Just for fun, slight embarrassment and nostalgia, I went through some old backups contemporary with the very early days of Ayeri. Here is a sentence from the oldest existing document related to it, titled “Draft of & Ideas for my 3rd Conlang” – the file’s last-changed date is December 14, 2003, though I remember having started work on Ayeri in early December. I added glossing for convenience and according to what I could reconstruct from the notes. This uses vocabulary and grammatical markers just made up on the spot and for illustrative purposes; little of it actually managed to make it over into actual work on Ayeri:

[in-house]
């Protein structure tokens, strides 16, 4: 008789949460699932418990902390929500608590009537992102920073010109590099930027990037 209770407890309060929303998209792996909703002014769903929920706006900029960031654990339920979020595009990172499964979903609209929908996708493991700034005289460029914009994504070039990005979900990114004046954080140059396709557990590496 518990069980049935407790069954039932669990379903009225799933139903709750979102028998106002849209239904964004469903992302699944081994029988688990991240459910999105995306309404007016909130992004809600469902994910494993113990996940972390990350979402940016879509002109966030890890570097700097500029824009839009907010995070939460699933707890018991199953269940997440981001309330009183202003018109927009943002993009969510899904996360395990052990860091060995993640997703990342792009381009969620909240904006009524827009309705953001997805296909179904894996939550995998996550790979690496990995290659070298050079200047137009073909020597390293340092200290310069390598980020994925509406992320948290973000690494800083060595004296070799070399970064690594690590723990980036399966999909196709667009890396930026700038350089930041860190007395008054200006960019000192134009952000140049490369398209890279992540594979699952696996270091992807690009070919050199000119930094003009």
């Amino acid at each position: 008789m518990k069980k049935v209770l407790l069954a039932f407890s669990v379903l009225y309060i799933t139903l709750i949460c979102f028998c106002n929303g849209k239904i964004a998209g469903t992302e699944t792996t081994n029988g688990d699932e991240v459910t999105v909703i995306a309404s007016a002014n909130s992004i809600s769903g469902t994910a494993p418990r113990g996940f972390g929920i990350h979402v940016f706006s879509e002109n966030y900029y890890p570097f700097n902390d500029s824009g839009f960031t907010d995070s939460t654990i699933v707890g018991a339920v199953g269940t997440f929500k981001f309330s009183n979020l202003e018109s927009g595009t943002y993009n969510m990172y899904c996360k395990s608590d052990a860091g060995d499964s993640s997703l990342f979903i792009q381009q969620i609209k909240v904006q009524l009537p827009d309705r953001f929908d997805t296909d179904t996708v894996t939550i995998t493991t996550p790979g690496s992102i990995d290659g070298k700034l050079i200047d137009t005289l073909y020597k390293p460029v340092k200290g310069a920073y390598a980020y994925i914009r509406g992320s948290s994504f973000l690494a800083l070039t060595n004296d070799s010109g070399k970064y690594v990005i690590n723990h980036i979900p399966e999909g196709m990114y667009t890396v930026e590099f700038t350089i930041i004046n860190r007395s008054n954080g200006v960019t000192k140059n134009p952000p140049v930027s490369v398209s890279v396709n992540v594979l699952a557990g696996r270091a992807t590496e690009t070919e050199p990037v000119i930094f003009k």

‘He reads a book on the bed.’

According to the grammar draft of September 5, 2004, this would have already changed to:


‘He reads a book on the bed.’

Pinam ‘bed’ was only (re-)introduced on October 24, 2008. In the current state of Ayeri, I would translate the sentence as follows:


‘He reads a book on a/the bed.’